Uncovering Europe's best budget hotels since 2001.

Home > Travel Blog > Amsterdam > Amsterdam Practical Info > Amsterdam: 5 tips to navigate the city when temperatures drop

Amsterdam: 5 tips to navigate the city when temperatures drop

1 comment

Amsterdam Winter
Winter in Amsterdam can bring peaceful streets and a few challenges. Photo: Ksenia Novikova

Winter is officially here, and that means Holland can get hit with a heavy punch of ice and snow that means slick city streets and challenging travel situations. Amsterdam was built for chilly weather, but it is not entirely foolproof. If you’re headed to Amsterdam for a Winter Wonderland, here are some tips to keep in mind:

Winter biking is not for tourists

Amsterdammers are glued to their bikes. Come rain or snow, the Dutch will push pedals through the worst of weather. It’s impressive, it’s admirable…BUT it’s not for first timers! Not all of the snowy bike paths in Amsterdam are shoveled, and at night they can turn into ice sheets with just a few inches of wiggle room for bikes. In winter conditions, walking might be the better way to get around for new visitors to the city.

Leave the biking to the local experts who know how to handle the slick streets. Photo: Marc Van Woudenberg

Leave the biking to the local experts like these two who know how to handle the slick streets. Photo: Marc Van Woudenberg

Seriously, be careful on a bike

Just like a car in harsh winter conditions, bike brakes freeze, bells break, locks bust, and chains snap. Unless you’re geared up like the locals and prepared for winter biking, the slightest turn can send you sailing down to the ground faster than your head can register the fall. By day you’ll deal with dirty slush up to your knees, while night time can bring a thick layer of ice suitable only for skaters. Gravity always wins, so instead of dropping like a wet snowball, you probably want to opt for walking.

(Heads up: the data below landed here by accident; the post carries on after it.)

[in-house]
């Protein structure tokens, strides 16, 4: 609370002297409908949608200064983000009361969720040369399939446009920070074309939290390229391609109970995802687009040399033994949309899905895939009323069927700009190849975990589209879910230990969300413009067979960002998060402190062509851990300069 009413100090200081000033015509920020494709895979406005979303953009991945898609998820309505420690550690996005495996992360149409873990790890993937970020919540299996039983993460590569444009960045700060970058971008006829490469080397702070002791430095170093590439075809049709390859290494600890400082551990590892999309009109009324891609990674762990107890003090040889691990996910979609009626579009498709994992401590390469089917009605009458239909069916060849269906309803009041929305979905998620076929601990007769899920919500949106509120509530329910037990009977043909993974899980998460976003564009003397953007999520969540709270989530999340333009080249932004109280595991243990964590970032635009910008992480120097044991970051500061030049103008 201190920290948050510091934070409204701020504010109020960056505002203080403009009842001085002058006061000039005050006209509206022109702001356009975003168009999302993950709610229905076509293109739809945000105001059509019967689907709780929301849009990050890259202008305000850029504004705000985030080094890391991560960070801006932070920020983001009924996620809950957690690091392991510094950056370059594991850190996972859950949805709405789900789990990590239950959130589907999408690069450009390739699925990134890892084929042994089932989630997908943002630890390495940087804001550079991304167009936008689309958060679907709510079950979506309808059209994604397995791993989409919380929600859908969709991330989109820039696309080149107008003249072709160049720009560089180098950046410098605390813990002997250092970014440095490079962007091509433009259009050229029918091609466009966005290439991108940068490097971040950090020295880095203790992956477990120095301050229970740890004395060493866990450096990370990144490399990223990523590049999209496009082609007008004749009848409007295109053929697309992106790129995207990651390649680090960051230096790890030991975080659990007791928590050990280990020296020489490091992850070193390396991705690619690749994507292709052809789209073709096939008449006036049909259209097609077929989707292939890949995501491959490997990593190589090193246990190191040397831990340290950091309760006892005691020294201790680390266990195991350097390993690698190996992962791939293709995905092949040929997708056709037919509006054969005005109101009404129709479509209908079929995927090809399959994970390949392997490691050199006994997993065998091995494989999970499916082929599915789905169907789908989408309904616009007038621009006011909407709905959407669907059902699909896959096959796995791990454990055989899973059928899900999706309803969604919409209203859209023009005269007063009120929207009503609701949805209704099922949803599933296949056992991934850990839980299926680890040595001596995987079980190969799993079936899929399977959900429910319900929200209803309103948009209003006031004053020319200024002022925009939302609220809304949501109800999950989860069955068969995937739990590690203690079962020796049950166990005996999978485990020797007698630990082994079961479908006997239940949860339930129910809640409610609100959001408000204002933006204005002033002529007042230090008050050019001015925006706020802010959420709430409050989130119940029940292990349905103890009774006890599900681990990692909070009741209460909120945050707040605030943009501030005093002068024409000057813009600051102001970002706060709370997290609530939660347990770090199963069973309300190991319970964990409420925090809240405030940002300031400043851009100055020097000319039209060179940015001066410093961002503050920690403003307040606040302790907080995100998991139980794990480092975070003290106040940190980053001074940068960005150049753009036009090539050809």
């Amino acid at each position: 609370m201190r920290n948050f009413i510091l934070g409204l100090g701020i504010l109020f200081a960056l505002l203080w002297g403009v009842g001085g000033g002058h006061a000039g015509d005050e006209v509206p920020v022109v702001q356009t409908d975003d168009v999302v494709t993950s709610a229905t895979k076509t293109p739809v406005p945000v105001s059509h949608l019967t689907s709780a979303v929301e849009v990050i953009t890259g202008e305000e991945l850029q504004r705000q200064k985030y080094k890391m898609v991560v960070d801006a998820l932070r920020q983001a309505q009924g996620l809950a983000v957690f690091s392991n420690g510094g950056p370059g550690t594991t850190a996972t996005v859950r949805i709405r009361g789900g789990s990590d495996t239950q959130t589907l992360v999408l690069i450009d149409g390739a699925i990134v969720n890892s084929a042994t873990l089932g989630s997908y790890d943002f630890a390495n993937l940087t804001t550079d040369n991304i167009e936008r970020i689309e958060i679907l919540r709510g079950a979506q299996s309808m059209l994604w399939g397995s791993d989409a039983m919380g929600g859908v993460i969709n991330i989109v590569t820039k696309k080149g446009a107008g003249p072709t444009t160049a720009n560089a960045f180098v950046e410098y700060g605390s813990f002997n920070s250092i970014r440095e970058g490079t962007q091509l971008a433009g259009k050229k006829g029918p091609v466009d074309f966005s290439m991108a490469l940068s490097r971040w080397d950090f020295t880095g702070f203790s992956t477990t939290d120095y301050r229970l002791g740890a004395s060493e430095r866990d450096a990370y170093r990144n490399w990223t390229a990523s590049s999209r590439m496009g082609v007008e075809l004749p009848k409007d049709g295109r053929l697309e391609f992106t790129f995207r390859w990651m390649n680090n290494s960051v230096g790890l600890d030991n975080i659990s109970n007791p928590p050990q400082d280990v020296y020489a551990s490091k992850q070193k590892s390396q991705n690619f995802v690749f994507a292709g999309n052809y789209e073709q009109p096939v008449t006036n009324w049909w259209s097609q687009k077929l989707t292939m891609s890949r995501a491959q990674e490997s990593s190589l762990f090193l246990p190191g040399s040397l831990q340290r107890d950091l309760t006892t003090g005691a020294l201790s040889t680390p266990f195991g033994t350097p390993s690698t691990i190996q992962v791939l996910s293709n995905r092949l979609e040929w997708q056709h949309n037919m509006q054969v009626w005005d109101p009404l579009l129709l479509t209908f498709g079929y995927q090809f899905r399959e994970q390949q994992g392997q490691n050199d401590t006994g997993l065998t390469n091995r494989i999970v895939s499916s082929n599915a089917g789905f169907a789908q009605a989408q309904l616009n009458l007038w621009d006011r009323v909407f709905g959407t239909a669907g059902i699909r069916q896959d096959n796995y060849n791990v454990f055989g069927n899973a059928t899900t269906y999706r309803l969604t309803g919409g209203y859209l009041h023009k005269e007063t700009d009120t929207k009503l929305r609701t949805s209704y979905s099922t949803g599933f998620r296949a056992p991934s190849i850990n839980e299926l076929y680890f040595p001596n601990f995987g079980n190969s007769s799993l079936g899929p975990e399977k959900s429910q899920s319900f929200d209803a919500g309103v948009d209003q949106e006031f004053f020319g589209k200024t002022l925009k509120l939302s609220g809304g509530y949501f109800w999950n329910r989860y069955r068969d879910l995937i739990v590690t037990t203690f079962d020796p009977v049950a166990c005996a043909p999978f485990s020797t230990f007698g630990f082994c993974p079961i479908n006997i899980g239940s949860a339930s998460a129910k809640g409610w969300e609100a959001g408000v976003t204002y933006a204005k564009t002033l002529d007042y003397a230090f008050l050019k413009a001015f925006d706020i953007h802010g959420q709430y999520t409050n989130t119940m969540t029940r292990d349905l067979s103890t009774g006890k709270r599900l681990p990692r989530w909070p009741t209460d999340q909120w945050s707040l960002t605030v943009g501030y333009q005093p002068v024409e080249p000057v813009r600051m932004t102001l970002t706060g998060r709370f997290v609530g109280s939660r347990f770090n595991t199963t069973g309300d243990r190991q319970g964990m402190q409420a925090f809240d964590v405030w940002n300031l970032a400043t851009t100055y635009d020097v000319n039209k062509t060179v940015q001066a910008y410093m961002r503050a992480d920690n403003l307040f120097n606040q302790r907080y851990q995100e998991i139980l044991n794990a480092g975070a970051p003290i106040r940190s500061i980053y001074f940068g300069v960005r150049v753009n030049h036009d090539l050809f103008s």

Canal Bridge in Amsterdam

Be careful on canal bridges that can get very slippery during winter. Photo: Stijn Nieuwendijk

Slow and steady on canal bridges

Much of the downtown walkways are shoveled, but sidewalks can be at their slickest on the canal bridges. These bridges might be classic Amsterdam icons, but when winter comes, they present a challenge. You might even see a police officer stationed at a corner, ready to assist when someone takes a tumble. Make sure to take your time and walk heavy-footed over bridges. Still not sure? Stay close to the rails, and slowly scoot your feet across black ice patches. Those on two wheels should walk their bike (although you really shouldn’t be on one!).

Be ready for delays on national trains…

Dutch rail services are notoriously known to freeze up when snow hits train tracks. Delays are a given, and they can range from ten minutes to ten hours. And although everyone agrees how frustrating this can be in the modern world, at least it’s also totally acceptable to complain about it to any fellow stranded strangers. If you’re lucky, the station you’re stuck at will be giving away free coffee and tea at the kiosks to make up for it. Time to make some new friends.

Amsterdam Tram in Winter

Trams do run during snow storns, but don’t expect on-time performance. Photo: Bauke Karel

…And on city trams

City trams aren’t much better with keeping to a schedule. In fact, forget any timetable posted at a tram stop when there’s snow. Do as the transportation does—show up when you can. And get ready for a tight squeeze when the tram arrives…you’ll be joining the moms with strollers and city seniors who are trying to avoid walking on ice.

About the author

About the author: Audrey Sykes hopped across the pond from the US eight years ago for a Masters degree in global journalism. Since then, she’s lived all over Europe, reporting and editing for music sites, snowboard mags, and travel media. She’s also the Amsterdam author for Party Earth, a guide to nightlife across Europe.

Leave a comment

One thought on “Amsterdam: 5 tips to navigate the city when temperatures drop”

  1. In my experience the best way to get around in Amsterdam, both in summer and winter is by foot or trams. Biking is not for tourists – not even in the summer. The locals are so touchy when it comes to all there (un)written rules about biking. I lave Amsterdam but have will never rent a bike there anymore.

    Reply

Follow Us